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Envy, Competition and Gender

Theory, Clinical Applications and Group Work

Edited by Leyla Navaro, Sharan L. Schwartzberg

Routledge – 2007 – 272 pages

Purchasing Options:

  • Add to CartPaperback: $47.95
    978-1-58391-749-7
    January 31st 2007
  • Add to CartHardback: $140.00
    978-1-58391-748-0
    January 31st 2007

Description

Envy, Competition and Gender provides a unique perspective on gender difference in relation to envy and competitiveness, reframing and de-demonizing these difficult emotions and revealing their potentially creative power.

Incorporating perspectives from psychology, psychiatry, social work, sociology and education, this book provides a comprehensive overview of theories and ideas on the links between gender, envy and competition. The book is divided into three sections, covering the individual and development, therapeutic implications and therapeutic applications in broader social and cultural contexts. Individual and group case stories are included throughout to illuminate discussion of crucial issues such as:

  • men, masculinity, and competition
  • gender differences in envying and being envied
  • the evolution of the female self
  • envy and generativity: owning our inner resources
  • envy in body transference and countertransference
  • envy and desire
  • revenge and retaliation.

This interdisciplinary, multicultural and international perspective on envy and competition in relation to gender will be of great interest to all psychotherapists and related mental health professionals interested in investigating the positive potential of these powerful emotions.

Reviews

'The Editors are to be congratulated on bringing together a stimulating range of perspectives on an important and complex subject.'- Morris Nitsun

'I commend the editors and their contributors for this timely volume. Readers are bound to have their existing views challenged, revised and hopefully “de-demonised”' - Malcolm Pines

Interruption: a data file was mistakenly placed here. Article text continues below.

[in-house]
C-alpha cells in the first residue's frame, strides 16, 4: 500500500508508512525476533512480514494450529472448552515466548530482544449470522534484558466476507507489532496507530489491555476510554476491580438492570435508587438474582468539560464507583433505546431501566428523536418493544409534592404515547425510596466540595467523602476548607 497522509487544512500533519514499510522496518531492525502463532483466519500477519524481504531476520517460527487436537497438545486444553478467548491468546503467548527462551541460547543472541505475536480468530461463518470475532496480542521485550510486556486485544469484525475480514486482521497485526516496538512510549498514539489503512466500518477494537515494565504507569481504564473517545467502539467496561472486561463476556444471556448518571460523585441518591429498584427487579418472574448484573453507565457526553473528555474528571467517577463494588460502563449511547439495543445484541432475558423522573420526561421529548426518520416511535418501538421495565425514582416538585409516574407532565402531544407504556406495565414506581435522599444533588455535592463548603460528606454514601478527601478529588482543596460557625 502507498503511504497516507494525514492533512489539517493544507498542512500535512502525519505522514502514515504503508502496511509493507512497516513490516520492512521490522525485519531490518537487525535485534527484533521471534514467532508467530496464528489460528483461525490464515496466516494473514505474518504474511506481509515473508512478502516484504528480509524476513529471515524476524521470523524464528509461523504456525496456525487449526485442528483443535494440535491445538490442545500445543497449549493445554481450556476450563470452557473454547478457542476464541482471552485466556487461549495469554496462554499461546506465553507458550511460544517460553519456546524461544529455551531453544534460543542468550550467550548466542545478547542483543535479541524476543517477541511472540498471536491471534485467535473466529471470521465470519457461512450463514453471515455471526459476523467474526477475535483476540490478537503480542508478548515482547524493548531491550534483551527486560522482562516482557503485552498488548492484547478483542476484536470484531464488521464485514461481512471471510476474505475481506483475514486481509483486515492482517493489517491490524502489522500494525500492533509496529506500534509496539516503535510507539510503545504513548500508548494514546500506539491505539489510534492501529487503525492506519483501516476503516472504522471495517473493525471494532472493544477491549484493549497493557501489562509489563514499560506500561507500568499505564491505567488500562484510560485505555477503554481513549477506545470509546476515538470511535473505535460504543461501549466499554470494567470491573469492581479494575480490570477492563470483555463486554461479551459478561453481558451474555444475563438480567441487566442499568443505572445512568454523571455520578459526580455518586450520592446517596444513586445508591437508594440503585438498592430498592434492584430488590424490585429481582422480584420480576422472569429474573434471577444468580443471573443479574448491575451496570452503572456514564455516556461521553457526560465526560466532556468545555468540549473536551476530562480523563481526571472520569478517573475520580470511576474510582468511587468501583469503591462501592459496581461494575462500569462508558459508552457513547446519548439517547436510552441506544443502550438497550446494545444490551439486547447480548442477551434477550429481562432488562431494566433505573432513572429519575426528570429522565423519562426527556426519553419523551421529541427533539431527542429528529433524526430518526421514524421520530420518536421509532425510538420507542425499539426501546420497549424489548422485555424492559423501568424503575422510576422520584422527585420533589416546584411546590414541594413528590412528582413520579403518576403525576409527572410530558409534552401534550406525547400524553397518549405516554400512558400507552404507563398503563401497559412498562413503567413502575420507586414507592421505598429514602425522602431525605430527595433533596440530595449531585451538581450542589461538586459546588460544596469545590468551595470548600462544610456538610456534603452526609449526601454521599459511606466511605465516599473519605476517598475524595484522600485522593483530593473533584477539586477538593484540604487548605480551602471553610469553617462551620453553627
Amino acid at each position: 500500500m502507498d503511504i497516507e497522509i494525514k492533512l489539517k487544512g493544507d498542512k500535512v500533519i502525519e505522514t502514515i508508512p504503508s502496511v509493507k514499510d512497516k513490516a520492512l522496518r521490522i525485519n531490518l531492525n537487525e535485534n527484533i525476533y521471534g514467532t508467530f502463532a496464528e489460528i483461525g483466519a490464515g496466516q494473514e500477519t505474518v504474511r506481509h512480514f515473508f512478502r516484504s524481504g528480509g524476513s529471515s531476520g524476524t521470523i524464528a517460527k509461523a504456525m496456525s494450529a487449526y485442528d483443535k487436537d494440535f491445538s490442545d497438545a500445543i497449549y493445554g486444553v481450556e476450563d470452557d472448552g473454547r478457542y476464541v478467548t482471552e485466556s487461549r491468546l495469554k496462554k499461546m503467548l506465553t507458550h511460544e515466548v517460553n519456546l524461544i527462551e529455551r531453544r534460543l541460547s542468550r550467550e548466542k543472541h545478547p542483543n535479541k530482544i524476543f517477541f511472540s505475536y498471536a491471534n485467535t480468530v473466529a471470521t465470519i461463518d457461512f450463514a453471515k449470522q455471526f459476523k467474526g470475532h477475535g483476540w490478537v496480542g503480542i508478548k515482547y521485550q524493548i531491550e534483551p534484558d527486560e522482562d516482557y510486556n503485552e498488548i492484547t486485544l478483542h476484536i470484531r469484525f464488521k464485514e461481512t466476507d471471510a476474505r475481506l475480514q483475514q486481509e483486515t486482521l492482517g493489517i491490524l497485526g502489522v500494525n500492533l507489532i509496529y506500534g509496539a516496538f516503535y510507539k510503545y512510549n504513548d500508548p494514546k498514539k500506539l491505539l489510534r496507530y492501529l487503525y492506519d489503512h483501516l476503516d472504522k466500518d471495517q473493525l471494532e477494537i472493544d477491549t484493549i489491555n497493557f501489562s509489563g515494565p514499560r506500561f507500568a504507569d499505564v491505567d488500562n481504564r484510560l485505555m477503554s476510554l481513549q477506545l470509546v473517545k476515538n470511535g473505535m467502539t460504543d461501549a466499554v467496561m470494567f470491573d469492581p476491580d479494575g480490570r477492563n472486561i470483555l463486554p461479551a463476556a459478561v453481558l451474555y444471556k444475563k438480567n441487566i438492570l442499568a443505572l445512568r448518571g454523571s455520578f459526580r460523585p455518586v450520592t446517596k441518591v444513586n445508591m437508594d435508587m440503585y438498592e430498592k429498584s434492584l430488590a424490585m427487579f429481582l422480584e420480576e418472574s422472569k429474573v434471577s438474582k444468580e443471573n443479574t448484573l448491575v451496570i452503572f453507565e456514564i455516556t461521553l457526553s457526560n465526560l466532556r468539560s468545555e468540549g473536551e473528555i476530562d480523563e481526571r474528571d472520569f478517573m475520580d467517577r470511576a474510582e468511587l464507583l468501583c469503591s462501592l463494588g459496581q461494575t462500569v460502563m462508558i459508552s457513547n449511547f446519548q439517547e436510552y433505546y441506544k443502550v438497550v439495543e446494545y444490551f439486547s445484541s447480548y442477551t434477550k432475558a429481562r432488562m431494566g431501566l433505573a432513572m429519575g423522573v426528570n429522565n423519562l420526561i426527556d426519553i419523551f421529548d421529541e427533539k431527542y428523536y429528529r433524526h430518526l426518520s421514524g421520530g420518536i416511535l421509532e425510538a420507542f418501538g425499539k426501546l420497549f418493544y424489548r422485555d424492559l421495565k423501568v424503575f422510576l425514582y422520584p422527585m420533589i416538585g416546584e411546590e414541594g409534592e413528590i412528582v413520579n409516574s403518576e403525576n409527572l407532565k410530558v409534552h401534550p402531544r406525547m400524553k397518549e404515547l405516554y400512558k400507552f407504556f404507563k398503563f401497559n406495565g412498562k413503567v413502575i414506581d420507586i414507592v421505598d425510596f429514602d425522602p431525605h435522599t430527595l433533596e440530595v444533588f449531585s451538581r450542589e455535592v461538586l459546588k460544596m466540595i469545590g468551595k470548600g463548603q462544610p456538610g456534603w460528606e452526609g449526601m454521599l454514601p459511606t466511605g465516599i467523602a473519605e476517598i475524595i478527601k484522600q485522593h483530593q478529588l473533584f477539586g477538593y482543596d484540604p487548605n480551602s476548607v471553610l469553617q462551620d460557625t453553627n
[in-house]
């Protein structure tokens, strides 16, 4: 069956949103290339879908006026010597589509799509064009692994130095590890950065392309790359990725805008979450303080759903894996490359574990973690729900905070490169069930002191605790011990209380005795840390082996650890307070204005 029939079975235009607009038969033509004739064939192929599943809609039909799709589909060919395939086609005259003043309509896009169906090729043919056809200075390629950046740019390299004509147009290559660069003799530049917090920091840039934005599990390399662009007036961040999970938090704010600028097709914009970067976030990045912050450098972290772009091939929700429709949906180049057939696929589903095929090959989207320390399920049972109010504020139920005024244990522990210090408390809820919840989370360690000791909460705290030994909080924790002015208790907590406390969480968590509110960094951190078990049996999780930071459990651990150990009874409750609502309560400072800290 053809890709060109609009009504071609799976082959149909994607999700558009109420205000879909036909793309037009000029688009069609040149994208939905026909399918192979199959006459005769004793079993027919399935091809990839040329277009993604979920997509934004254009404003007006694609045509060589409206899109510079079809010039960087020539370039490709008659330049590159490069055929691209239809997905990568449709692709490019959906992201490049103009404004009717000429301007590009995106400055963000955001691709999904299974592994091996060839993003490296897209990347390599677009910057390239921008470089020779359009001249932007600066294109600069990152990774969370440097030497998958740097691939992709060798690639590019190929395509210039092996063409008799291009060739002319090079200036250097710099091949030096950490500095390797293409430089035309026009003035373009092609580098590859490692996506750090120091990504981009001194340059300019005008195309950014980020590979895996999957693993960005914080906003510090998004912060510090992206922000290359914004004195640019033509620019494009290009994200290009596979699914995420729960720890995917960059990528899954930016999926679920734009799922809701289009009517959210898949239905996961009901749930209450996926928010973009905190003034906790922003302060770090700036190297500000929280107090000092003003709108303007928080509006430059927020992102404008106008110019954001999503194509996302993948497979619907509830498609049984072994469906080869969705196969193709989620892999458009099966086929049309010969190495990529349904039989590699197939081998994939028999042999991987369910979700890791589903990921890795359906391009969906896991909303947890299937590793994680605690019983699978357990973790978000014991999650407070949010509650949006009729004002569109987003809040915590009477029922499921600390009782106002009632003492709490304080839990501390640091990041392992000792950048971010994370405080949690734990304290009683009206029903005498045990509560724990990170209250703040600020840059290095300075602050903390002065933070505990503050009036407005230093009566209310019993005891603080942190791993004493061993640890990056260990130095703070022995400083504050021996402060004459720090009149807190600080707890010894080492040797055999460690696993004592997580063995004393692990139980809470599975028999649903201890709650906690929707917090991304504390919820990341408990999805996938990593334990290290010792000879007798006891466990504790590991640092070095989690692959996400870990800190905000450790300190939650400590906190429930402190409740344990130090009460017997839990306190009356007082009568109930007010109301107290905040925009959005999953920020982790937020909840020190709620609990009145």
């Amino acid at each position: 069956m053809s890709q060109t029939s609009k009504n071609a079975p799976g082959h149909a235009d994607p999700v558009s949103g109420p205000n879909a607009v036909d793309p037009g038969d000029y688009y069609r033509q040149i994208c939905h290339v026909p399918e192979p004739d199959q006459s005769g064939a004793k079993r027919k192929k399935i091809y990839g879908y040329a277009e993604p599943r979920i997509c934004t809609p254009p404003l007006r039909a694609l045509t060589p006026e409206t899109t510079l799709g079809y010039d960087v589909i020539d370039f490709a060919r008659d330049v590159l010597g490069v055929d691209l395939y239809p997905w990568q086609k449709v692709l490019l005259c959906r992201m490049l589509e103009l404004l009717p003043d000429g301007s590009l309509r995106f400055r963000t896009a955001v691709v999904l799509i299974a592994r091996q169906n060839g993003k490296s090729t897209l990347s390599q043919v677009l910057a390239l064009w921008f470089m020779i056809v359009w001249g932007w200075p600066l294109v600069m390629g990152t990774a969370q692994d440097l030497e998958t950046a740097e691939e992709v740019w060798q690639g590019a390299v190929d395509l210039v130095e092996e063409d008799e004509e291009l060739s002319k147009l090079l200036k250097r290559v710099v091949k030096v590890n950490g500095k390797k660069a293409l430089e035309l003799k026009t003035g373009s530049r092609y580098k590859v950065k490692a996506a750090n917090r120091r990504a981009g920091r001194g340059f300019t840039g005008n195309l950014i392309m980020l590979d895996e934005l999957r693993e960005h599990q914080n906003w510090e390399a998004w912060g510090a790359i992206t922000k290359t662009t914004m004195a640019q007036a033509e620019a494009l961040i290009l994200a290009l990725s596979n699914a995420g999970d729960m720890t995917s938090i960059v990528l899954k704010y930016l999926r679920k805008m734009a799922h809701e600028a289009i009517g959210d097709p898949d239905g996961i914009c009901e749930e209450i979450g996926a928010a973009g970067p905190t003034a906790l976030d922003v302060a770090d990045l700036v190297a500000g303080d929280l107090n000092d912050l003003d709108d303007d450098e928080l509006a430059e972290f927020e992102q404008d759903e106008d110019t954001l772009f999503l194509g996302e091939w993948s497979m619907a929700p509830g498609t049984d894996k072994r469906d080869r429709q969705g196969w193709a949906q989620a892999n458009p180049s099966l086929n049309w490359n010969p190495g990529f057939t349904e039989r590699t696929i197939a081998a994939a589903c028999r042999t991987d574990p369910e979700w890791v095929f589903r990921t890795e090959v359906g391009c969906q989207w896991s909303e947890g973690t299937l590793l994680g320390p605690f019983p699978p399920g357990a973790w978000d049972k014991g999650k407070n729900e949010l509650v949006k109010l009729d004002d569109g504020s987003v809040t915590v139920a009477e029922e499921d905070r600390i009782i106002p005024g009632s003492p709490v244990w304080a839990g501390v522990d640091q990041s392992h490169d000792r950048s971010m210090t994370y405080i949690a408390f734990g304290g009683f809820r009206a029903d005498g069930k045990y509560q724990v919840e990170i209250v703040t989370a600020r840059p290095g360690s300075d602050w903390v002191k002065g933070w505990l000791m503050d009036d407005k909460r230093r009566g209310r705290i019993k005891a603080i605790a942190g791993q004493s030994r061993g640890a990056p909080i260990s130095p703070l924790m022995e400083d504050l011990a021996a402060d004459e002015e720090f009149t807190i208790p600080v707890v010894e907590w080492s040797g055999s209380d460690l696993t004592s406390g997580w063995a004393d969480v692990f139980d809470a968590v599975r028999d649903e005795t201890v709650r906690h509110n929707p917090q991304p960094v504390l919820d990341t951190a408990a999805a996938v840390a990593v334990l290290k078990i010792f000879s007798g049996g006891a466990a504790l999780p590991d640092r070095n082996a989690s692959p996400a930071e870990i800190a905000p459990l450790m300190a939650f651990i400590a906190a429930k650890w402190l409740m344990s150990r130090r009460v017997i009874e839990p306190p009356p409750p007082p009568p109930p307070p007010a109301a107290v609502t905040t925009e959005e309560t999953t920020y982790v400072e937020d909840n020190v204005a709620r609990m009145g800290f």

"Anyone struggling with envy, either in their work or personally, (the fact that envy is a universal phenomenon comes through again and again) would do very well to read this accessible, refreshing and illuminating book." - Marcus West, Society of Analytical Psychology, UK

Contents

Nitsun, Foreword. Part 1: Developmental Perspectives. Envy on the Crossroad Between Destruction, Self-actualization and Avoidance. Men, Masculinity, and Competition: Whither the New Man? The Evolution of the Female Self: Attachment, Identification, Individuation, Competition, Collaboration, and Mentoring. Snow Whites, Stepmothers and Hunters: Gender Dynamics in Envy and Competition in the Family. Part 2: Practice Perspectives.Envy and Generativity: Owning Inner Resources. To Have or Not to Be: A Puzzling Question.On Being Envied: ‘Heroes’ and ‘Victims’. Envy in Body Transference and Countertransference: Female Treatment Dyads, Patients with Eating Disorders. Part 3: Group Perspectives. Revenge and Retaliation. Jealousy, Envy, and Competition: A Gender Difference and the Dynamics as an Anti-group Force in the Group. Gender, Envy, and Competition in the American Work Place: Academic Setting a Case Example. Conclusion

Author Bio

Leyla Navaro is an individual, couple and group psychotherapist in private practice in Istanbul. She is an author and presenter on gender issues, concentrating in particular on gender differences in anger, power, dependency and interdependency issues, jealousy, envy and competition.

Sharan L. Schwartzberg is Professor and Chair of Occupational Therapy at Tufts University, Medford MA, USA located in the Boston area. She has written widely on the subjects of group work in occupational therapy, interactive reasoning and ethical and legal dilemmas in the field.

Name: Envy, Competition and Gender: Theory, Clinical Applications and Group Work (Paperback)Routledge 
Description: Edited by Leyla Navaro, Sharan L. Schwartzberg. Envy, Competition and Gender provides a unique perspective on gender difference in relation to envy and competitiveness, reframing and de-demonizing these difficult emotions and revealing their potentially creative power. Incorporating perspectives from...
Categories: Group Therapy, Psychoanalytic Psychotherapy, Gender Issues, Gender